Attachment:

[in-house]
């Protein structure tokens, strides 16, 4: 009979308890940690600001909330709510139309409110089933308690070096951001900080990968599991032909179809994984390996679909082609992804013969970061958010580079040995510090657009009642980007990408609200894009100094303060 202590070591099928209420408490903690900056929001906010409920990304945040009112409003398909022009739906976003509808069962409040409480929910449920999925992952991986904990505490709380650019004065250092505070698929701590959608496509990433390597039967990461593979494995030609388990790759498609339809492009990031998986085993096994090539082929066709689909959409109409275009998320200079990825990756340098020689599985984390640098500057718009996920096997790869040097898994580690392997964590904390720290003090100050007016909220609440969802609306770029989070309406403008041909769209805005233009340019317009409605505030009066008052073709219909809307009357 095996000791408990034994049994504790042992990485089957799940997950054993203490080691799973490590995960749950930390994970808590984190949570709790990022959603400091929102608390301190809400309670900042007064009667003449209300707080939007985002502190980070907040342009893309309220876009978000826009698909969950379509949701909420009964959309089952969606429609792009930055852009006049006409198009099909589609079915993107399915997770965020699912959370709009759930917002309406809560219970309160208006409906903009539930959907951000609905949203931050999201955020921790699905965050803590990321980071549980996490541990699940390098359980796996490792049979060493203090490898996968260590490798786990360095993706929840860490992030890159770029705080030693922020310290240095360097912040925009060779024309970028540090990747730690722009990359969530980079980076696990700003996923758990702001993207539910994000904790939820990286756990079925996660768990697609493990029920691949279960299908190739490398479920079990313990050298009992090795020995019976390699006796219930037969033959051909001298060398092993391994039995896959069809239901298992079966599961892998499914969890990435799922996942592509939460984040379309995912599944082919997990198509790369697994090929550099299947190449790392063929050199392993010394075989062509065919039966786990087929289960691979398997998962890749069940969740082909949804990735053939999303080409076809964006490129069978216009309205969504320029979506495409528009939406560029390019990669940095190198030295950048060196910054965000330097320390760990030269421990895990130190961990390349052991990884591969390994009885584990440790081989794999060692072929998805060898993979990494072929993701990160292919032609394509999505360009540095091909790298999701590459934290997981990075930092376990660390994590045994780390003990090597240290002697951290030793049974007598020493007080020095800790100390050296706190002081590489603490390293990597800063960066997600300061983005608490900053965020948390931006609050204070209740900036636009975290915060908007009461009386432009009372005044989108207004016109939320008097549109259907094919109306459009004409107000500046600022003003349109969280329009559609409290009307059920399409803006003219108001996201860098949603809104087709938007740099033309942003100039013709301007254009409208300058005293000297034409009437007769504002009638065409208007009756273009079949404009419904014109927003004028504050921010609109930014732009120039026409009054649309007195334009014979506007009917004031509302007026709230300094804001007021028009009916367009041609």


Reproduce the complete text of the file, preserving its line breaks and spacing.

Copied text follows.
[in-house]
């Protein structure tokens, strides 16, 4: 009979308890940690600001909330709510139309409110089933308690070096951001900080990968599991032909179809994984390996679909082609992804013969970061958010580079040995510090657009009642980007990408609200894009100094303060 202590070591099928209420408490903690900056929001906010409920990304945040009112409003398909022009739906976003509808069962409040409480929910449920999925992952991986904990505490709380650019004065250092505070698929701590959608496509990433390597039967990461593979494995030609388990790759498609339809492009990031998986085993096994090539082929066709689909959409109409275009998320200079990825990756340098020689599985984390640098500057718009996920096997790869040097898994580690392997964590904390720290003090100050007016909220609440969802609306770029989070309406403008041909769209805005233009340019317009409605505030009066008052073709219909809307009357 095996000791408990034994049994504790042992990485089957799940997950054993203490080691799973490590995960749950930390994970808590984190949570709790990022959603400091929102608390301190809400309670900042007064009667003449209300707080939007985002502190980070907040342009893309309220876009978000826009698909969950379509949701909420009964959309089952969606429609792009930055852009006049006409198009099909589609079915993107399915997770965020699912959370709009759930917002309406809560219970309160208006409906903009539930959907951000609905949203931050999201955020921790699905965050803590990321980071549980996490541990699940390098359980796996490792049979060493203090490898996968260590490798786990360095993706929840860490992030890159770029705080030693922020310290240095360097912040925009060779024309970028540090990747730690722009990359969530980079980076696990700003996923758990702001993207539910994000904790939820990286756990079925996660768990697609493990029920691949279960299908190739490398479920079990313990050298009992090795020995019976390699006796219930037969033959051909001298060398092993391994039995896959069809239901298992079966599961892998499914969890990435799922996942592509939460984040379309995912599944082919997990198509790369697994090929550099299947190449790392063929050199392993010394075989062509065919039966786990087929289960691979398997998962890749069940969740082909949804990735053939999303080409076809964006490129069978216009309205969504320029979506495409528009939406560029390019990669940095190198030295950048060196910054965000330097320390760990030269421990895990130190961990390349052991990884591969390994009885584990440790081989794999060692072929998805060898993979990494072929993701990160292919032609394509999505360009540095091909790298999701590459934290997981990075930092376990660390994590045994780390003990090597240290002697951290030793049974007598020493007080020095800790100390050296706190002081590489603490390293990597800063960066997600300061983005608490900053965020948390931006609050204070209740900036636009975290915060908007009461009386432009009372005044989108207004016109939320008097549109259907094919109306459009004409107000500046600022003003349109969280329009559609409290009307059920399409803006003219108001996201860098949603809104087709938007740099033309942003100039013709301007254009409208300058005293000297034409009437007769504002009638065409208007009756273009079949404009419904014109927003004028504050921010609109930014732009120039026409009054649309007195334009014979506007009917004031509302007026709230300094804001007021028009009916367009041609």